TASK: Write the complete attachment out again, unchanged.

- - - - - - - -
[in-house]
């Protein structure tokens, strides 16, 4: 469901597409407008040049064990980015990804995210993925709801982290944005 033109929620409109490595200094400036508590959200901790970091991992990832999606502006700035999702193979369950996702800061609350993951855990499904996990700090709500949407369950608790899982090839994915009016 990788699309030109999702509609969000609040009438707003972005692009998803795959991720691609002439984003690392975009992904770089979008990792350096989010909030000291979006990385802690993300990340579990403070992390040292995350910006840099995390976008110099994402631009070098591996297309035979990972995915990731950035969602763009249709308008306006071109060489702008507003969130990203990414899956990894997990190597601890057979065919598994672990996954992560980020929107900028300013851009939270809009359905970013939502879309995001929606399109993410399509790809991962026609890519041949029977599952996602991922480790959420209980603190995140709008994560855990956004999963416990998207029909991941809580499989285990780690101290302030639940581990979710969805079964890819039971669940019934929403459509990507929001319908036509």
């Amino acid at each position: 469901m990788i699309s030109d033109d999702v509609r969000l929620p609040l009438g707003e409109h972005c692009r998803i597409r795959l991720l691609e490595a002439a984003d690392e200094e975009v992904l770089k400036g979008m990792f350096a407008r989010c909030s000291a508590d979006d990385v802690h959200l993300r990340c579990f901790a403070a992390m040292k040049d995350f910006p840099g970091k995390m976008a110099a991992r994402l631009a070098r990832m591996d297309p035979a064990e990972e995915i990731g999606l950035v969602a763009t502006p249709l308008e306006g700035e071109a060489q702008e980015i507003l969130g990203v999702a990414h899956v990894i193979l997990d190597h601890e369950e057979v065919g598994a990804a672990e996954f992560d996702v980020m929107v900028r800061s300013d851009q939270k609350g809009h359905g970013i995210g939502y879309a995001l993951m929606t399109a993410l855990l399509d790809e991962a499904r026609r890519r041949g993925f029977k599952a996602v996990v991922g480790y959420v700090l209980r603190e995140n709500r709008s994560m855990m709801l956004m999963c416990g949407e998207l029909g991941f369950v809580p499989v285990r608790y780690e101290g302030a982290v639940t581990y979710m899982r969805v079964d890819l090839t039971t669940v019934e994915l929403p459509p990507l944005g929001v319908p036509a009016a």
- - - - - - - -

[in-house]
């Protein structure tokens, strides 16, 4: 469901597409407008040049064990980015990804995210993925709801982290944005 033109929620409109490595200094400036508590959200901790970091991992990832999606502006700035999702193979369950996702800061609350993951855990499904996990700090709500949407369950608790899982090839994915009016 990788699309030109999702509609969000609040009438707003972005692009998803795959991720691609002439984003690392975009992904770089979008990792350096989010909030000291979006990385802690993300990340579990403070992390040292995350910006840099995390976008110099994402631009070098591996297309035979990972995915990731950035969602763009249709308008306006071109060489702008507003969130990203990414899956990894997990190597601890057979065919598994672990996954992560980020929107900028300013851009939270809009359905970013939502879309995001929606399109993410399509790809991962026609890519041949029977599952996602991922480790959420209980603190995140709008994560855990956004999963416990998207029909991941809580499989285990780690101290302030639940581990979710969805079964890819039971669940019934929403459509990507929001319908036509």
């Amino acid at each position: 469901m990788i699309s030109d033109d999702v509609r969000l929620p609040l009438g707003e409109h972005c692009r998803i597409r795959l991720l691609e490595a002439a984003d690392e200094e975009v992904l770089k400036g979008m990792f350096a407008r989010c909030s000291a508590d979006d990385v802690h959200l993300r990340c579990f901790a403070a992390m040292k040049d995350f910006p840099g970091k995390m976008a110099a991992r994402l631009a070098r990832m591996d297309p035979a064990e990972e995915i990731g999606l950035v969602a763009t502006p249709l308008e306006g700035e071109a060489q702008e980015i507003l969130g990203v999702a990414h899956v990894i193979l997990d190597h601890e369950e057979v065919g598994a990804a672990e996954f992560d996702v980020m929107v900028r800061s300013d851009q939270k609350g809009h359905g970013i995210g939502y879309a995001l993951m929606t399109a993410l855990l399509d790809e991962a499904r026609r890519r041949g993925f029977k599952a996602v996990v991922g480790y959420v700090l209980r603190e995140n709500r709008s994560m855990m709801l956004m999963c416990g949407e998207l029909g991941f369950v809580p499989v285990r608790y780690e101290g302030a982290v639940t581990y979710m899982r969805v079964d890819l090839t039971t669940v019934e994915l929403p459509p990507l944005g929001v319908p036509a009016a």